It started in Al Barsha: the appearance of quippy one-liners written in black pen on corrugated iron, security guard huts and concrete blocks.
"Metatron is bored", "Quarantine that dream" and "Modernity is melting" are just some of the cryptic musings that have begun springing up around town.
The author of these textual tags, identifiable by the little chunky triangle drawn beneath, has become more daring, steadily swapping the quiet streets around Barsha for more exposed areas. Construction site gangways on Sheikh Zayed Road and wooden boards shielding in-development buildings are being emblazoned with writings that each share a sardonic, semi-didactic tone. Commuters heading to Dubai Media City pass six huge concrete slabs that have the letters EVOLVE written on them in shaky pen.
Take this one, spotted on the more quiet villa-lined streets in Umm Suqeim: "The world's gone from blue and green to black and yellow." It is written on to boards that hide a large, new concrete building. We have to assume this is not a reference to the US rapper Wiz Khalifa's song Black and Yellow, but instead a rebuke for the colours of construction encroaching on pristine landscapes everywhere.
These tags may cerebrally be a cut above "Mahmood woz 'ere", but any graffiti is very much frowned upon under UAE law. In this case, the writer has been targeting temporary architecture around town, meaning that his or her work is likely to be removed. But Major Saeed Abdullah of the Dubai Police explains that it's still not allowed: "I think he will need to get permission both from the construction company and the municipality."
Until now, the prolific writer has kept well under the radar, but a blog did appear a few weeks ago showing some of the work. From there, TheNational managed to track down an email address.
"Art here is pretty much limited to designated places, fairs and galleries and there still aren't really that many bridges that connect the public to that art world," said the artist "Arcadia Blank" in response to our email. "Street art can be one of those bridges. Although the art scene here is growing, it still focuses most of its attention (and money) on the international art circuit instead of investing in its own artistic development at a local community level.
"I think as long as street art in Dubai does not disrespect or insult the local culture or the authorities, it can take things to an exciting new level. I also think it's a natural part of any city's growth."
Arcadia Blank's work is far removed from the colourful, mural-esque style of graffiti that has proliferated internationally over the past 30 years. Its scratchy, bold simplicity is more akin to the Netherlands-based artist Laser 3.14, who also makes use of temporary construction sites around Amsterdam to scrawl cryptic, semi-didactic texts.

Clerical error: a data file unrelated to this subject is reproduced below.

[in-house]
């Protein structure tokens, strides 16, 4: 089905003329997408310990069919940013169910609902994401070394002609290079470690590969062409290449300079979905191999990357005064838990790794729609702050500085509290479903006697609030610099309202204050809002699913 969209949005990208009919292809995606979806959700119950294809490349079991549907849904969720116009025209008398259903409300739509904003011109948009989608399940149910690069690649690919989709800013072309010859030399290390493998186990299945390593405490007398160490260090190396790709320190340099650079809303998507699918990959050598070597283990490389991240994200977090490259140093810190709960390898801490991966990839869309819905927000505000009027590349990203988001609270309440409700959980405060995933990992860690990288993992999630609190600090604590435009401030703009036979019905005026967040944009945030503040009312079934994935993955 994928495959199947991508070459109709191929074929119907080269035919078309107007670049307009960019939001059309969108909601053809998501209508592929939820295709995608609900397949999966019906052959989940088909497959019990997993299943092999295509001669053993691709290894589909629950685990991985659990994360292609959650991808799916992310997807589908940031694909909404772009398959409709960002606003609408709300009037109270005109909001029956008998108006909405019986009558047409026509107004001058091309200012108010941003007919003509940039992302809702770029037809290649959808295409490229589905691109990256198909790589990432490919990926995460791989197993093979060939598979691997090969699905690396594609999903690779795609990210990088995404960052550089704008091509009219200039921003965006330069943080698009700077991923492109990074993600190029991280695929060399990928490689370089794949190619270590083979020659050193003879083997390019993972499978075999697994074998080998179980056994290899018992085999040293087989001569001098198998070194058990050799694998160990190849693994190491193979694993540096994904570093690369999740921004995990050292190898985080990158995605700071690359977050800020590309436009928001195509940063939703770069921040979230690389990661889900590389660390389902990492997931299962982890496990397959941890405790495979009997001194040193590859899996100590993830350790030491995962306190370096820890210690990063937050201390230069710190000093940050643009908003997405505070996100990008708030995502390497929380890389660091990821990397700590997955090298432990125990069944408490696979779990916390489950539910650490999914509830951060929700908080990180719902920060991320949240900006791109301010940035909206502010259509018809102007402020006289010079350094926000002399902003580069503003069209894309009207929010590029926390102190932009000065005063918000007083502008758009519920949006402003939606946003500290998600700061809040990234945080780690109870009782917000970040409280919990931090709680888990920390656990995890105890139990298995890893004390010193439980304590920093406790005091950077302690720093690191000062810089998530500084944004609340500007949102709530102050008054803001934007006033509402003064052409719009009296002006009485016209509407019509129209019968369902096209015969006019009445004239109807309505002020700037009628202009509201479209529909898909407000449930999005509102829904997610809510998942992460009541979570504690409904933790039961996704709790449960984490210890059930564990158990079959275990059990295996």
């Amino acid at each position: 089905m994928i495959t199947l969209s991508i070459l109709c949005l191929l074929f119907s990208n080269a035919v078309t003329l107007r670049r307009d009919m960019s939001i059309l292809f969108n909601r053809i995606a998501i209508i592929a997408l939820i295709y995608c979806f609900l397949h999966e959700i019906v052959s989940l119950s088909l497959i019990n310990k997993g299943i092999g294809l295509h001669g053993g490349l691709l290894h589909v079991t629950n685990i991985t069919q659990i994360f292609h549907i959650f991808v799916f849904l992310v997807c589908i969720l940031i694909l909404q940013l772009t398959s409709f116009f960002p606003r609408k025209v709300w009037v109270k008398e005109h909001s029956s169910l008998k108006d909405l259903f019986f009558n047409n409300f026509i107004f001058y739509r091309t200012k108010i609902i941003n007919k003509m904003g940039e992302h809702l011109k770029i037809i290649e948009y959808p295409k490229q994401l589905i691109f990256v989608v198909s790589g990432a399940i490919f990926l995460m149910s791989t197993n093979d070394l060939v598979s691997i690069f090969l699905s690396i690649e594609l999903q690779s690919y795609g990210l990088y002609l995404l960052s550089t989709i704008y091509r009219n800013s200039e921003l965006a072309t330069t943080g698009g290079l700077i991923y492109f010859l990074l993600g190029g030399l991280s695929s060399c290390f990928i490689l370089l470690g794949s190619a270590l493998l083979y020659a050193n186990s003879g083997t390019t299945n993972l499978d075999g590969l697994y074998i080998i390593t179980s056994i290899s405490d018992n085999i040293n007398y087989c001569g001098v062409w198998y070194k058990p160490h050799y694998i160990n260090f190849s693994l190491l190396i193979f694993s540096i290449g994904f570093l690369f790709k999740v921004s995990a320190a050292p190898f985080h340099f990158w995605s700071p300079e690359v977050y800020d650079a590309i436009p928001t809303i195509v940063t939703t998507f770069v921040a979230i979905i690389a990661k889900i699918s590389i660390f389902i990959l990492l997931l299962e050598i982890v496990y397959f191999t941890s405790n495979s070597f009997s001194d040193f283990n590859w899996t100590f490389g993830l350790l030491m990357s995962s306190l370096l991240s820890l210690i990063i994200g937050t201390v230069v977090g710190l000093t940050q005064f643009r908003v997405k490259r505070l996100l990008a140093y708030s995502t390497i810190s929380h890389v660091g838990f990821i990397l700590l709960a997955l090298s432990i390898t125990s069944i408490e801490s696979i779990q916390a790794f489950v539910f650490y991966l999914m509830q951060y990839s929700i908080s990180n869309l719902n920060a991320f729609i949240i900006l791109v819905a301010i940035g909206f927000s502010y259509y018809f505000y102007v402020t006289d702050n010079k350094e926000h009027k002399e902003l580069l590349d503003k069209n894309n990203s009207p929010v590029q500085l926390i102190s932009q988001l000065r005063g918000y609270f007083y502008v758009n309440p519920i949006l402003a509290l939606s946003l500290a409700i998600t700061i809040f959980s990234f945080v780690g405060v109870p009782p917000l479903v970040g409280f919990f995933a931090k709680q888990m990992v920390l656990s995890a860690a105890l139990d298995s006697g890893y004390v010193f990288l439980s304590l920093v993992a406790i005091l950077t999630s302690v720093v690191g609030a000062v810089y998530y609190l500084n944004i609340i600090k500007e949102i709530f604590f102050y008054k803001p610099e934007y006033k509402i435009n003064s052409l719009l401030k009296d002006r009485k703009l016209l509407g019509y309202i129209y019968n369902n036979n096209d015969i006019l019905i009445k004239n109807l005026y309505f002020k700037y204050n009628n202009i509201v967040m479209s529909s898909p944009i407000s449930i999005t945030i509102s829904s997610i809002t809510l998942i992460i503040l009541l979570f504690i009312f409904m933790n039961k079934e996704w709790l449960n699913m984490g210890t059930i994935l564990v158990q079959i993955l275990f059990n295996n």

Asked why she/he writes solely on walls and surfaces that will one day be removed, Arcadia Blank says: "Mainly because I have absolutely no intention of breaking the law."
But the artist continues: "Since the mid-1990s, construction sites have become an undeniable part of the new Dubai landscape. Following the global credit crisis in 2008, many projects got cancelled and the city became full of these abandoned plots and half-built buildings that are just lifeless. With that in mind, temporary construction elements seem a much more appropriate canvas than someone's finished private property.
"I need and want to see signs of humanity around me - I think it's only natural. The open environment in Dubai is so commercial and corporatised that some people actually thought what I was doing was some kind of viral [advertising] campaign. That goes to show what the environment can do to your thought processes."
Adam Hardy is the curator at Cuadro Fine Art Gallery in DIFC, and has brought a number of street artists to Dubai for exhibitions. "Arcadia Blank's work is ultimately out of context in Dubai society - this is what gives it such a spotlight and can make it interesting.
"If we were to see this in New York, London or Berlin, it would melt into the environment of that particular city and we wouldn't see this as such a 'new' style or stop to read it, as this would be not as novel and would probably be covered over with the next 'throw up' in no time."
But Hardy does acknowledge the spirit of the work. "I guess the works are interfering with a society that has been lulling us to sleep with its purring machines - a sort of Barbara Kruger meets Banksy meets Jenny Holzer idea.
"Some of these quotes were specifically made for mass-audience films, but taken out of context and thrown up on the wall, they appear more aggressive."